One Is a Noun and One is a Verb
Affect and effect are difficult to keep straight. I used to keep an idiot-card saying what was true most of the time. It read something like
Affect - Verb; Effect - Noun,but that didn't work well because I kept running into effect as a verb. A note like that may work for you, but if you, too, keep running into exceptions, you need more.
Need Further Help Distinguishing Affect From Effect?
It may help to understand something about the derivation or etymology of the two closely related words, affect and effect, so in this FAQ I will
(I) explain the derivation of the word (etymology),
(II) provide definitions, and
(III) suggest how to decide between the two.
To save time, feel free to skip straight to Part III.
Part I. Etymology (Derivation)Affect and effect are both based on a very productive Latin word, facio, which means 'do, make' or any number of other things.
Affect is based on the Latin verb facio with the prefix ad- added.
Ad is a preposition meaning 'to, towards, near' and maintains some sense of that meaning when it is used as a prefix added to a verb.
Effect is based on the same Latin verb facio with the prefix ex- added.
Ex is a preposition meaning 'from, out of' and, again, maintains some sense of that meaning when used as a prefix added to a verb.
Affect doesn't look much like ad- + facio and effect looks little like ex- + facio. That's because
- the form of the verb facio that is used in the English is taken from the Latin verb's past participle, -fect.
[TIP: Remember that in English the verb 'to do' has a past participle of 'done' and a past form of 'did'. 'Do, did', and 'done' don't all look alike. The same is true in Latin.]
- the consonant at the end of the prefix is assimilated to the following consonant.
AssimilationTo say that the end of the prefix is assimilated to the next consonant means:
- the /d/ in ad- changes to /f/ and
- the /x/ in ex- also changes to /f/.
Part II. Meaning
Affect (To, Towards)
- Affect is based on a Latin word that means 'act on, have influence on, to do something to'. (The prefix ad results in acting on something.) Affect is both a noun and a verb.
- The (transitive) verb is the more common form. Usually, the verb affect, with stress on the second syllable, means 'to act on, to produce an effect or change in'.
Synonym of Affect as a Verb: 'To influence'.
- The verb affect can also mean 'to make a pretense of'. Someone with a fake upper class accent has affected it and would be said to have an affectation.
- The noun affect, with stress on the first syllable, means 'a mental state'.
Synonym of Affect as a Noun: 'Feeling'.
Examples of Affect
- Verb: Alcohol affects the liver.
- Noun: He had a neutral affect. (Psychological jargon.)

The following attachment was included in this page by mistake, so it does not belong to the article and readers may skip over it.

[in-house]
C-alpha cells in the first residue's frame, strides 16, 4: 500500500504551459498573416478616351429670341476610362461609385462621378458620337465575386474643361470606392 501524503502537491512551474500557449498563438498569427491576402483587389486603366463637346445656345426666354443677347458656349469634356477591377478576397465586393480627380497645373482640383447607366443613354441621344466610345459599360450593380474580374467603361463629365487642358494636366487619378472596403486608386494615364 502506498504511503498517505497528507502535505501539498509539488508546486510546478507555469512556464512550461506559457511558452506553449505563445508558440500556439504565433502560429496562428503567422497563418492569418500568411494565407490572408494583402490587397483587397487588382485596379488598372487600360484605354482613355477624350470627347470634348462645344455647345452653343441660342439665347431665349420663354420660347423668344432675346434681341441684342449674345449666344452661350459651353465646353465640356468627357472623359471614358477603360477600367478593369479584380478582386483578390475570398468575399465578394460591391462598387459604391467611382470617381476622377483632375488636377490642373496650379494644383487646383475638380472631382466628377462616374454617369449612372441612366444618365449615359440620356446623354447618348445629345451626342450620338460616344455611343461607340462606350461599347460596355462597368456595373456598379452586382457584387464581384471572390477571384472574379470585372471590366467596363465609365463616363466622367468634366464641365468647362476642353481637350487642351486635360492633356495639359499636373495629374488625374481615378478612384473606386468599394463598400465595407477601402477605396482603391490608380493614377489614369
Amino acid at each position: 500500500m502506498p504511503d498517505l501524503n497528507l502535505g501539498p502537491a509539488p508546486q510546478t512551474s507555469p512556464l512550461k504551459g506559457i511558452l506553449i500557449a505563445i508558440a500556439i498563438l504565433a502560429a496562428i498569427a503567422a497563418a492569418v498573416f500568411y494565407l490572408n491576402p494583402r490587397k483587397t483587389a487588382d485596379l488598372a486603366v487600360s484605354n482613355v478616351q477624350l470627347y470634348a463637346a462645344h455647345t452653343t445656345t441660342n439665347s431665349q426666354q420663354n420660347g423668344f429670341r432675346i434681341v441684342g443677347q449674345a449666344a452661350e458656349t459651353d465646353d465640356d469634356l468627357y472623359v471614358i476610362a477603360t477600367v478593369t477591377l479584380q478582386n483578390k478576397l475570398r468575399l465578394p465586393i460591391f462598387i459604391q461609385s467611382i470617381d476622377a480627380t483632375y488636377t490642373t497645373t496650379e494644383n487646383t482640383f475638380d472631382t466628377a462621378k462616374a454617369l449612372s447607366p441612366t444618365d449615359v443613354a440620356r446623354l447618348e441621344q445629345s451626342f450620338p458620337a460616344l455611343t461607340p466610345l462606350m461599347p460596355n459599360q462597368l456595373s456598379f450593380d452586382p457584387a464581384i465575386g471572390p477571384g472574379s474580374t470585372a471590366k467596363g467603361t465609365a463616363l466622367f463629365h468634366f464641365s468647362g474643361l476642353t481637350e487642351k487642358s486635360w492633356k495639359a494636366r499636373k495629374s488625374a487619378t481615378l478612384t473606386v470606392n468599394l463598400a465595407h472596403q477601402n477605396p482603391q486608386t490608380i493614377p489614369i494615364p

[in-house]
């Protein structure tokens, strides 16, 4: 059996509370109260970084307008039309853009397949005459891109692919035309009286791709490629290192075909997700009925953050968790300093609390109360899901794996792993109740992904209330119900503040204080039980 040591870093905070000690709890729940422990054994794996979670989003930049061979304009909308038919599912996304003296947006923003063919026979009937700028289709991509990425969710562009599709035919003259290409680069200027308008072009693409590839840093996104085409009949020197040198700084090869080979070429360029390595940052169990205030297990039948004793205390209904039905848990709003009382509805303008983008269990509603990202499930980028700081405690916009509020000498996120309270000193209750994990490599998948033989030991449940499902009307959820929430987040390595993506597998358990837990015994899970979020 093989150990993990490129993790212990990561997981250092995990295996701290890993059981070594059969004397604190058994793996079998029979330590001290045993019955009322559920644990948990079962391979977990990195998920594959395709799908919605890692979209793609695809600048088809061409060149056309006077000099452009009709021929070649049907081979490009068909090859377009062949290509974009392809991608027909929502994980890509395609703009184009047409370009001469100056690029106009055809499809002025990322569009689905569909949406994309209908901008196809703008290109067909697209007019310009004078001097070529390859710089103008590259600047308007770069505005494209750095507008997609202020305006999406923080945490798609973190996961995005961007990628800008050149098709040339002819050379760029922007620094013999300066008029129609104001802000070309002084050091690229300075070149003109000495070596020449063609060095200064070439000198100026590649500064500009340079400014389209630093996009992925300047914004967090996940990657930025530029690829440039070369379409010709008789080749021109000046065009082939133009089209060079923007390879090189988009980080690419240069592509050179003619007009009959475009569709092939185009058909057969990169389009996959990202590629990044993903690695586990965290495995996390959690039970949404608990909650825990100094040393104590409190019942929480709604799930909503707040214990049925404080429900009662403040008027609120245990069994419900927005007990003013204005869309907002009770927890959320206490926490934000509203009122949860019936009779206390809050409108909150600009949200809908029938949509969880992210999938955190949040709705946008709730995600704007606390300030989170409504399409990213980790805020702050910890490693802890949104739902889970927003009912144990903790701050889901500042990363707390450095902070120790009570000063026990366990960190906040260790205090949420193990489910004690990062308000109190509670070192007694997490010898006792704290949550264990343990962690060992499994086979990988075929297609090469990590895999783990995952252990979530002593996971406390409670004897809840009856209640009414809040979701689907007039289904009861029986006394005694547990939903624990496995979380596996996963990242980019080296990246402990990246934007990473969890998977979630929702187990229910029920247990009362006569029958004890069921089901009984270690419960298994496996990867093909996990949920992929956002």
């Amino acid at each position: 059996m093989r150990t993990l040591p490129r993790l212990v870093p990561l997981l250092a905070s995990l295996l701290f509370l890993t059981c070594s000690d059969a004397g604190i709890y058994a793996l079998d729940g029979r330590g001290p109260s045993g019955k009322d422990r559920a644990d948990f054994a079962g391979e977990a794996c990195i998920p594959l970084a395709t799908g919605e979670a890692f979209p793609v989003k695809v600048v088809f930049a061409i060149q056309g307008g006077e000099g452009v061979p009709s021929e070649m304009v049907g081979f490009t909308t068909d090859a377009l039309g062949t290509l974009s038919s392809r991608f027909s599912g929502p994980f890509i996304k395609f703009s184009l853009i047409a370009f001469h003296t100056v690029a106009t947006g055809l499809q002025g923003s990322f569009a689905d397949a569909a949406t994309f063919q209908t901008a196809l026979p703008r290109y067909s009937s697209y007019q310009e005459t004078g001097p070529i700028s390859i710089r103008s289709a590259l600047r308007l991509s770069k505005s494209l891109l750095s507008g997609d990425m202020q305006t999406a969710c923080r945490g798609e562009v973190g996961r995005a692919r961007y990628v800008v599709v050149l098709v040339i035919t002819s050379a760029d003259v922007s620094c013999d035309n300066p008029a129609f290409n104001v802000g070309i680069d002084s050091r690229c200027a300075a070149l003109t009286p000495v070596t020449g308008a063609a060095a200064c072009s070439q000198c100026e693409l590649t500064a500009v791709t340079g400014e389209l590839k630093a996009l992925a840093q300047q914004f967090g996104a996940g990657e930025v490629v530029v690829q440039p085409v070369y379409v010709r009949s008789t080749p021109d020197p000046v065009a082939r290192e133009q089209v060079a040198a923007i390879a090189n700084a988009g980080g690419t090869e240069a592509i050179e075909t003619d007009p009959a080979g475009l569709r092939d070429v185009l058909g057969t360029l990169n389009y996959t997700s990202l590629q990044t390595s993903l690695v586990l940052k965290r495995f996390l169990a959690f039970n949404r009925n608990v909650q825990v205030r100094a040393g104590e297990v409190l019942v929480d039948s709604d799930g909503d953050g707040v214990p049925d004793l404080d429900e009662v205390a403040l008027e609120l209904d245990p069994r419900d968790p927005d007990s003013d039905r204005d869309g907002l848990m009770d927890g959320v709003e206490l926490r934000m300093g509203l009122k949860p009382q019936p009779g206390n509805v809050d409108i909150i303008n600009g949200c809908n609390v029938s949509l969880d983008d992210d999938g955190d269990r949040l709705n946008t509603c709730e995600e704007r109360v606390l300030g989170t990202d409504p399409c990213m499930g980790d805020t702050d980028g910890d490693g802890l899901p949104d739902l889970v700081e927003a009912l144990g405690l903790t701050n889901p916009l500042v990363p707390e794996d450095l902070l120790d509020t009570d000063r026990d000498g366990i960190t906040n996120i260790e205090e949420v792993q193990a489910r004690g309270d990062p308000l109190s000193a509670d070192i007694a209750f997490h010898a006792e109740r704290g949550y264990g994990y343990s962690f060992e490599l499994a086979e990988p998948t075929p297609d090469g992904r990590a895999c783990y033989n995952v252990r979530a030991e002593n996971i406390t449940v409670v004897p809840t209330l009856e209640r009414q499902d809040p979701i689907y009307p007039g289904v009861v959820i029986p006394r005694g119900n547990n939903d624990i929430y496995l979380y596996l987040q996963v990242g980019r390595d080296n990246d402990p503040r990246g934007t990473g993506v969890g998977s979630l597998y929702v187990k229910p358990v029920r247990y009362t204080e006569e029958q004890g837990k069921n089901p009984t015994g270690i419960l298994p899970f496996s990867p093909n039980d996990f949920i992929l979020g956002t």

Effect (Out of, From)
- Effect is an English noun and verb based on a Latin word that means 'work out, accomplish'. (The prefix ex results in effects coming out of something else.)
- The (transitive) verb effect means 'make happen, bring about, accomplish'.
Synonym of Effect as a Verb: 'To produce'.
- The English noun effect normally means 'results,' although sometimes it means 'household goods'.
NOTE: You may affect an effect since affect is usually a verb. Effect as a verb is more common than affect as a noun.
Synonym of Effect as a Noun: 'Outcome'.
Examples of Effect
- Verb: He effected a change.
- Noun: The effects of inflation include a reduction in discretionary spending.
Part III. Deciding Between the Two
Which Is It - Affect or Effect?Follow these steps:
- Is it a (transitive) verb or a noun?
- If a noun,
- Is it psychological jargon?
- If psychological jargon, it may be affect, with an A
- If not psychological jargon, it's effect, with an E.
- If a verb, is 'accomplish' closer in meaning or is 'influence'?
- If a verb meaning accomplish, it's effect, with an E, unless it's an affectation.
- If a verb meaning influence, it's affect, with an A.
- Latin Words in English I
English has lots of words of Latin origin. Some of these words are changed to make them more like other English words -- mostly by changing the ending (e.g., 'office' from the Latin officium), but other Latin words are kept intact in English. Of these words, there are some that remain unfamiliar and are generally italicized to show that they are foreign, but there are others that are used with nothing to set them apart as imported from Latin. You may not even be aware that they are from Latin. Here are some such words and abbreviations.
- Latin Words in English II
- On Translating Latin Into English
Whether you want to translate a short English phrase into Latin or a Latin phrase into English, you can not just plug the words into a dictionary and expect an accurate result. You can't with most modern languages, but the lack of a one-to-one correspondence is even greater for Latin and English.
- Latin Religious Words in English
If you want to say that the prospects are bleak, you could say "it doesn't augur well." Augur is used as a verb in this English sentence, with no particular religious connotation. In ancient Rome, an augur was a religious figure who observed natural phenomena, like the presence and location to left or right of birds, to determine whether the prospects were good or bad for a proposed venture. Find out about more such words.